In a bid to reduce the overuse and waste of 2.5bn disposable cups every year, Starbucks have taken action. They have become the first coffee brand in the UK to introduce a Starbucks levy of 5p for single use paper cups. Disposable cups cannot be recycled by normal systems because they are made from cardboard with a polyethylene liner that is difficult to remove. As a result, just 1 in every 400 cups is recycled.

This problem has been acknowledged. Back in January, MP’s called for a 25p cup charge to be brought in on top of the price for all hot drinks to help curb the amount of single-use coffee cups that go to waste. Otherwise known as the latte levy. However, the government decided it was not something they wanted to pursue currently. This decision was made despite the recent 5p carrier bag charge which saw an 83% reduction in its first year as people switched to bags for life.

Although the government weren’t prepared to impose the latte levy, Starbucks responded by trialing a 5p charge for single use cups at some of their stores in London. They did this in partnership with environmental charity Hubbub, to pilot a 5p charge for single use cups at some of their stores in London. The trial revealed a promising 126% rise in the use of reusable cups, measured by the amount of people redeeming the 25p discount for those using reusables. Following this success, Starbucks are rolling it out across the UK. Martin Broke, The President of Starbucks Europe, Middle East and Africa, said that, “Extending this across Britain is an exciting step and we’re hoping this change will remind customers to rethink their use of single-use plastic as they have with plastic bags.”


Who are Hubbub?

Hubbub is an environmental charity who inspire people to make healthier, greener lifestyle choices. They base their campaigns on research and insights from across the UK and the world. In April 2017, Hubbub joined forces with coffee shops in London and set up specific recycling bins for cups which would then be delivered to designated recycling centres in the UK. The called it The Square Mile Challenge and involved 100 retailers. The challenge collected 4 million coffee cups and they have ambitions to get more and more businesses on board. They partnered with Starbucks during their original latte levy trial and will continue with the nationwide roll out. The proceeds of the Starbucks latte levy will be invested in further work to support recycling and sustainability efforts with Hubbub.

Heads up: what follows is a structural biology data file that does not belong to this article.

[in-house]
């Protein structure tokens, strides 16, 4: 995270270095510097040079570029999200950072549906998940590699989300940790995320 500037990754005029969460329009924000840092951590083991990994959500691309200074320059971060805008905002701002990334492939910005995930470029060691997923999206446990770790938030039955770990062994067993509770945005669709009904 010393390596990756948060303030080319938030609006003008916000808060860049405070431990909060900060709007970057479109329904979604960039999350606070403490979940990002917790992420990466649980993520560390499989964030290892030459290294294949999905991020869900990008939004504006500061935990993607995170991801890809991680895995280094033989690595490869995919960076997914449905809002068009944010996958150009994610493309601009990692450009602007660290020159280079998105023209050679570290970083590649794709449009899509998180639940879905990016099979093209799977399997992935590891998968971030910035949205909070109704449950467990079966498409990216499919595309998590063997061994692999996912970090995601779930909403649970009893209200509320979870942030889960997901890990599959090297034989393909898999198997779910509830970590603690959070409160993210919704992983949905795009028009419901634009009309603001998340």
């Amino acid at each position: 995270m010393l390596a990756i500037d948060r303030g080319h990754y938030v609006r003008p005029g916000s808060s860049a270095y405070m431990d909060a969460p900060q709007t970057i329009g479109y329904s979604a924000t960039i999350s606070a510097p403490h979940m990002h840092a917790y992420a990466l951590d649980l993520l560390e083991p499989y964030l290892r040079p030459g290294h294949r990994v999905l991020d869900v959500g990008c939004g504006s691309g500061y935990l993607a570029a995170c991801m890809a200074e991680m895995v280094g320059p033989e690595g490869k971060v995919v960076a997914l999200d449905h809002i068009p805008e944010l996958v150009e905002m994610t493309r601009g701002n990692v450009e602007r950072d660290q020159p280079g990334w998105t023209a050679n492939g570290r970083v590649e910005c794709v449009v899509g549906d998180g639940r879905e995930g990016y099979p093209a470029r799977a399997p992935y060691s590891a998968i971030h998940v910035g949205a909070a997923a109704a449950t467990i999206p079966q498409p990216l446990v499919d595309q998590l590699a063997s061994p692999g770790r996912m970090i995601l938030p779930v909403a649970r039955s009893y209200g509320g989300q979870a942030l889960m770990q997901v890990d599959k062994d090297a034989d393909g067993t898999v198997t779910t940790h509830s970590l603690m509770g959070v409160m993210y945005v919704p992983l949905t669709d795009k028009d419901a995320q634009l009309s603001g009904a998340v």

Are there any alternatives to a charge?

In 1998, Starbucks became the first coffee shop in the UK to introduce a discount for customers who brought in reusables. They started at 10p but with little impact they upped this to 25p and other coffee shops followed their lead by introducing discounts of their own. Pret a Manger now offer 50p discount. Even still, it was only used for 1-2% of purchases across the coffee shop chains. It is expected that a ban will have far more impact than a discount, and the Starbucks trial seems to prove this theory.

Doozy client, University of Winchester, trialed a different version of the discount and saw high levels of success. So much so that they were shortlisted for a national award. They cut the price of all hot drinks by 25p and then charged those who didn’t have a reusable cup the full price. This simple change has impacted on the way people think. Before 3 in every 100 hot drinks were put in a reusable cup but now that figure is 30 in every 100. The university found that in their first year of the new pricing, they saved 34,000 cups.


When is the 5p cup charge coming into effect?

The announcement for the 5p cup charge came after the successful three-month trial in London. From the 26thof July, the Starbucks latte levy will roll out across all of its 950 stores in the UK. The decision could be regarded as a brave one considering no other coffee chain in the UK is doing it. Potential and current customers may change loyalties to another brand to avoid paying the charge. The trial suggests the environmental pull is enough to encourage many to bring in reusable cups. It will be exciting to see the impact this charge has, both for Starbucks but also – Will the other coffee shops follow suit?

Hubbub Co Fonder Gavin Ellis had this to say, “Previous studies have shown that adding a charge on single-use cups is more effective than money off with a reusable cup. We’re excited to be working on the Starbucks latte levy initiative to find out if this is the case on the high street and to discover what else will encourage people to use reusable cups”.

At Doozy we follow these trials with great interest and hope that some of the findings, and research into alternative coffee cup material, can be incorporated into the vending industry.

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